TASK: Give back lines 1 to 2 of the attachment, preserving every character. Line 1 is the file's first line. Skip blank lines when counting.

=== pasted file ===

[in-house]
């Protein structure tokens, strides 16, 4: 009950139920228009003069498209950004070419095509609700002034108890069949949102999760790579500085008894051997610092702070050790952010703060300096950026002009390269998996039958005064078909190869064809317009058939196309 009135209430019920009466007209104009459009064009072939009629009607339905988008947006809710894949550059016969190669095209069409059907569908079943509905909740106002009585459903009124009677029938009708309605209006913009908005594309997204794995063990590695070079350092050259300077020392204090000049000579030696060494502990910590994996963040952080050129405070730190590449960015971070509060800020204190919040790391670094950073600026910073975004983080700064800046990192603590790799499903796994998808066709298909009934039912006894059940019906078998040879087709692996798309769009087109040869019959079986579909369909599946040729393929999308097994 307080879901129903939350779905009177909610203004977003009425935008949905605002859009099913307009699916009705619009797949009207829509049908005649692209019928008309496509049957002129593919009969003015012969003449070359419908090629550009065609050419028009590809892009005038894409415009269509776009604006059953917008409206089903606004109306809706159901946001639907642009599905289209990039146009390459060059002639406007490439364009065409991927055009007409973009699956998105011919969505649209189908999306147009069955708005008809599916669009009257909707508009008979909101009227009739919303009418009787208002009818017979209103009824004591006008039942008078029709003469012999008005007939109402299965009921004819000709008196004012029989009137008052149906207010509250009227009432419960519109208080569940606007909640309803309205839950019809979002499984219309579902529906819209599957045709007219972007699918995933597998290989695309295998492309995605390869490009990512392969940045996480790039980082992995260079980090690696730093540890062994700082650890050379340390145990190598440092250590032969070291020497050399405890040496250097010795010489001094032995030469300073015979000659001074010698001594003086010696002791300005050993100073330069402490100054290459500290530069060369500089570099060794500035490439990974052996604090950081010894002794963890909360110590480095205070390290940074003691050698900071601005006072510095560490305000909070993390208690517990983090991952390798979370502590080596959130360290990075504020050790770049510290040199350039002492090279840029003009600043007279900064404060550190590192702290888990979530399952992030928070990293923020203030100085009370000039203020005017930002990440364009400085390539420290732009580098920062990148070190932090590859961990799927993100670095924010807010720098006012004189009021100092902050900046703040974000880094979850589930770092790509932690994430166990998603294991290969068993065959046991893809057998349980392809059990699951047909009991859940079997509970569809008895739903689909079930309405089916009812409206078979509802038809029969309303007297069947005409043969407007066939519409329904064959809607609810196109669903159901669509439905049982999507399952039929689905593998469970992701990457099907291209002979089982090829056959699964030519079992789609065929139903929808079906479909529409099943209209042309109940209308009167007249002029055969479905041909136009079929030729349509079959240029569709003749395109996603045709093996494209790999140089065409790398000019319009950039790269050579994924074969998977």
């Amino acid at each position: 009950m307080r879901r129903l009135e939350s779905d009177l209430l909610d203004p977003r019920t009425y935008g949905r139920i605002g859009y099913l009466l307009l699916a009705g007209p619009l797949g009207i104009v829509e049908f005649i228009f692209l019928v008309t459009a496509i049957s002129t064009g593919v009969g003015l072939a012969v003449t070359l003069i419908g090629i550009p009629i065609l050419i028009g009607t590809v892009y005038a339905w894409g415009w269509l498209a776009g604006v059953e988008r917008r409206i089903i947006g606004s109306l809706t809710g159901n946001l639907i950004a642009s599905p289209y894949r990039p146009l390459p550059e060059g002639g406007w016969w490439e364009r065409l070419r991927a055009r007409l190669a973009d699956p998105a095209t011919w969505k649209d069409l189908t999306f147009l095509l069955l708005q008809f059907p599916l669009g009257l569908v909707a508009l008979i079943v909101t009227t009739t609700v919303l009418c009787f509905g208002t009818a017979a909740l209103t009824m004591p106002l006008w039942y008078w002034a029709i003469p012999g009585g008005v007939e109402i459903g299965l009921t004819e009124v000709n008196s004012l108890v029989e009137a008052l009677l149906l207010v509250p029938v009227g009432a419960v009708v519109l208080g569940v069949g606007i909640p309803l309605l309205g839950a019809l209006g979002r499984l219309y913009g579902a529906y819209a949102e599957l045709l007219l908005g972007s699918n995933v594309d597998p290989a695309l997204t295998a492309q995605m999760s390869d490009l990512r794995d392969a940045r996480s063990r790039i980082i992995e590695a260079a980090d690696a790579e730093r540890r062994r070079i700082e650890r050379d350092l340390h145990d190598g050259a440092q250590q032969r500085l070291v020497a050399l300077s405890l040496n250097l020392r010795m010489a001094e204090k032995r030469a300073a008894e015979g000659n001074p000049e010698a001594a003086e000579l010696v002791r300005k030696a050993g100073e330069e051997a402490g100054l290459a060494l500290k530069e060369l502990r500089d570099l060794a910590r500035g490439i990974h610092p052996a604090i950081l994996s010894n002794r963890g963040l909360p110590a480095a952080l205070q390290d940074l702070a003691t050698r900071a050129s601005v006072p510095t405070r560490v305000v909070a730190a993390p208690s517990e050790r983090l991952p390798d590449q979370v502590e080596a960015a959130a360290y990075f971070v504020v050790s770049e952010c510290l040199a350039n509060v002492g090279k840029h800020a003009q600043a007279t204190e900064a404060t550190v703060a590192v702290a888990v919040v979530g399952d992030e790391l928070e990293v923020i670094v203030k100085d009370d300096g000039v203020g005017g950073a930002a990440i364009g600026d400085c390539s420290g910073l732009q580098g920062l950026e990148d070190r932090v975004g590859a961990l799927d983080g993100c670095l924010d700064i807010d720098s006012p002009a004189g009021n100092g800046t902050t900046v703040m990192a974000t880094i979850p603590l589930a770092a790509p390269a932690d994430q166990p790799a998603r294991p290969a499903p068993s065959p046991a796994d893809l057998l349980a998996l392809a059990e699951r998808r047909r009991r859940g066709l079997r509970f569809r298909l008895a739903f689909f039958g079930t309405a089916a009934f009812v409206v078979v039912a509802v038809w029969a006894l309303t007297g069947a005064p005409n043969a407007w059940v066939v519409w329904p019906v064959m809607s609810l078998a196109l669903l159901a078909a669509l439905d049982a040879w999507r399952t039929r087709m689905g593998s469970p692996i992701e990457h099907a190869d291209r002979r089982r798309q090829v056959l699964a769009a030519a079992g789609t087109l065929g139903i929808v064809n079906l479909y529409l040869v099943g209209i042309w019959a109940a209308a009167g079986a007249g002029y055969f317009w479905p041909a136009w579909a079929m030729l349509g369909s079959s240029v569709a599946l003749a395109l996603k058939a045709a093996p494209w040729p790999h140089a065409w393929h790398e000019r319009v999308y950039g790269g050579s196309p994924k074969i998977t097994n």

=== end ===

[in-house]
């Protein structure tokens, strides 16, 4: 009950139920228009003069498209950004070419095509609700002034108890069949949102999760790579500085008894051997610092702070050790952010703060300096950026002009390269998996039958005064078909190869064809317009058939196309 009135209430019920009466007209104009459009064009072939009629009607339905988008947006809710894949550059016969190669095209069409059907569908079943509905909740106002009585459903009124009677029938009708309605209006913009908005594309997204794995063990590695070079350092050259300077020392204090000049000579030696060494502990910590994996963040952080050129405070730190590449960015971070509060800020204190919040790391670094950073600026910073975004983080700064800046990192603590790799499903796994998808066709298909009934039912006894059940019906078998040879087709692996798309769009087109040869019959079986579909369909599946040729393929999308097994 307080879901129903939350779905009177909610203004977003009425935008949905605002859009099913307009699916009705619009797949009207829509049908005649692209019928008309496509049957002129593919009969003015012969003449070359419908090629550009065609050419028009590809892009005038894409415009269509776009604006059953917008409206089903606004109306809706159901946001639907642009599905289209990039146009390459060059002639406007490439364009065409991927055009007409973009699956998105011919969505649209189908999306147009069955708005008809599916669009009257909707508009008979909101009227009739919303009418009787208002009818017979209103009824004591006008039942008078029709003469012999008005007939109402299965009921004819000709008196004012029989009137008052149906207010509250009227009432419960519109208080569940606007909640309803309205839950019809979002499984219309579902529906819209599957045709007219972007699918995933597998290989695309295998492309995605390869490009990512392969940045996480790039980082992995260079980090690696730093540890062994700082650890050379340390145990190598440092250590032969070291020497050399405890040496250097010795010489001094032995030469300073015979000659001074010698001594003086010696002791300005050993100073330069402490100054290459500290530069060369500089570099060794500035490439990974052996604090950081010894002794963890909360110590480095205070390290940074003691050698900071601005006072510095560490305000909070993390208690517990983090991952390798979370502590080596959130360290990075504020050790770049510290040199350039002492090279840029003009600043007279900064404060550190590192702290888990979530399952992030928070990293923020203030100085009370000039203020005017930002990440364009400085390539420290732009580098920062990148070190932090590859961990799927993100670095924010807010720098006012004189009021100092902050900046703040974000880094979850589930770092790509932690994430166990998603294991290969068993065959046991893809057998349980392809059990699951047909009991859940079997509970569809008895739903689909079930309405089916009812409206078979509802038809029969309303007297069947005409043969407007066939519409329904064959809607609810196109669903159901669509439905049982999507399952039929689905593998469970992701990457099907291209002979089982090829056959699964030519079992789609065929139903929808079906479909529409099943209209042309109940209308009167007249002029055969479905041909136009079929030729349509079959240029569709003749395109996603045709093996494209790999140089065409790398000019319009950039790269050579994924074969998977």